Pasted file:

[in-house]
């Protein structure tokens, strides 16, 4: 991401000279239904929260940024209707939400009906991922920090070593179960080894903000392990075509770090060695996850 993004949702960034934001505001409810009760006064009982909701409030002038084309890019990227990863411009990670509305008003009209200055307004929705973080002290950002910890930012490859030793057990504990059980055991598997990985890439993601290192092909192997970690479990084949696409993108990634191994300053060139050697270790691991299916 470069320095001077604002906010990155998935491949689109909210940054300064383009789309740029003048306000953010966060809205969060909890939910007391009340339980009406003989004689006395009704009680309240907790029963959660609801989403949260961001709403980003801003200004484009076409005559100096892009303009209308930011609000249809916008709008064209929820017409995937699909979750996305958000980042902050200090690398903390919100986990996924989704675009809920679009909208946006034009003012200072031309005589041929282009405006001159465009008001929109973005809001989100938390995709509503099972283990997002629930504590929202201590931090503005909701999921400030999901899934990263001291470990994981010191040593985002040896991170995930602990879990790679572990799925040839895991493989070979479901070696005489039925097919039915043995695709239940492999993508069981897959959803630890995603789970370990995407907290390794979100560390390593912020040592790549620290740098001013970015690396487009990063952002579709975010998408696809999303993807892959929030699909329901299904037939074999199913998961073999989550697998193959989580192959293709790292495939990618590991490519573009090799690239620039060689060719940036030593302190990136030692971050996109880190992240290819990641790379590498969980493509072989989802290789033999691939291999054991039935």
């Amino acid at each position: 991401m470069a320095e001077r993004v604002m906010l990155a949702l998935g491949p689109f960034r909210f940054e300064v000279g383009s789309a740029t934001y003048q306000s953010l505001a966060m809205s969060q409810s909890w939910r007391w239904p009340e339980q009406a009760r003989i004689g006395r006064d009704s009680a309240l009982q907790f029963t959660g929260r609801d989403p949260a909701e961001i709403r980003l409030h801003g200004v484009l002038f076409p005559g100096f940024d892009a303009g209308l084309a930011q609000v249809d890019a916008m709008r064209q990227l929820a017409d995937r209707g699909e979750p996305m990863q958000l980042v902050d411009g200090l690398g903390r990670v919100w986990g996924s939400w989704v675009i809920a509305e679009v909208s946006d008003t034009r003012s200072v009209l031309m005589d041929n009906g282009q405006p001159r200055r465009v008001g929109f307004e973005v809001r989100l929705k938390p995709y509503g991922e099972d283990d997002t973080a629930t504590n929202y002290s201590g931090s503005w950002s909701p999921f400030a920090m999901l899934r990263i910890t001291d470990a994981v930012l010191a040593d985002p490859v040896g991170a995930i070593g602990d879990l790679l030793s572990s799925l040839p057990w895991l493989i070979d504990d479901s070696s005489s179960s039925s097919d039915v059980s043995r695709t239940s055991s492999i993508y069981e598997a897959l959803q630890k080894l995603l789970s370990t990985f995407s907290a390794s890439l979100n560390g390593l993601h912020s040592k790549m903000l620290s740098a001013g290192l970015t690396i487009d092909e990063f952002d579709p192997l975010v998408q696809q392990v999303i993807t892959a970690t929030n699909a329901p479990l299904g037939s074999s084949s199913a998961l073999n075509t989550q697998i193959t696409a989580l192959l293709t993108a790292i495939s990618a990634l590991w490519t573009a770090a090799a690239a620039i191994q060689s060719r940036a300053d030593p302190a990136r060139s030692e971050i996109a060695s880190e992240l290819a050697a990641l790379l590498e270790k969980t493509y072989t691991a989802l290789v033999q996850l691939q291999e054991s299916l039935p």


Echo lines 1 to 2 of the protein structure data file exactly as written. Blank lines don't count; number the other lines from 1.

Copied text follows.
[in-house]
């Protein structure tokens, strides 16, 4: 991401000279239904929260940024209707939400009906991922920090070593179960080894903000392990075509770090060695996850 993004949702960034934001505001409810009760006064009982909701409030002038084309890019990227990863411009990670509305008003009209200055307004929705973080002290950002910890930012490859030793057990504990059980055991598997990985890439993601290192092909192997970690479990084949696409993108990634191994300053060139050697270790691991299916 470069320095001077604002906010990155998935491949689109909210940054300064383009789309740029003048306000953010966060809205969060909890939910007391009340339980009406003989004689006395009704009680309240907790029963959660609801989403949260961001709403980003801003200004484009076409005559100096892009303009209308930011609000249809916008709008064209929820017409995937699909979750996305958000980042902050200090690398903390919100986990996924989704675009809920679009909208946006034009003012200072031309005589041929282009405006001159465009008001929109973005809001989100938390995709509503099972283990997002629930504590929202201590931090503005909701999921400030999901899934990263001291470990994981010191040593985002040896991170995930602990879990790679572990799925040839895991493989070979479901070696005489039925097919039915043995695709239940492999993508069981897959959803630890995603789970370990995407907290390794979100560390390593912020040592790549620290740098001013970015690396487009990063952002579709975010998408696809999303993807892959929030699909329901299904037939074999199913998961073999989550697998193959989580192959293709790292495939990618590991490519573009090799690239620039060689060719940036030593302190990136030692971050996109880190992240290819990641790379590498969980493509072989989802290789033999691939291999054991039935």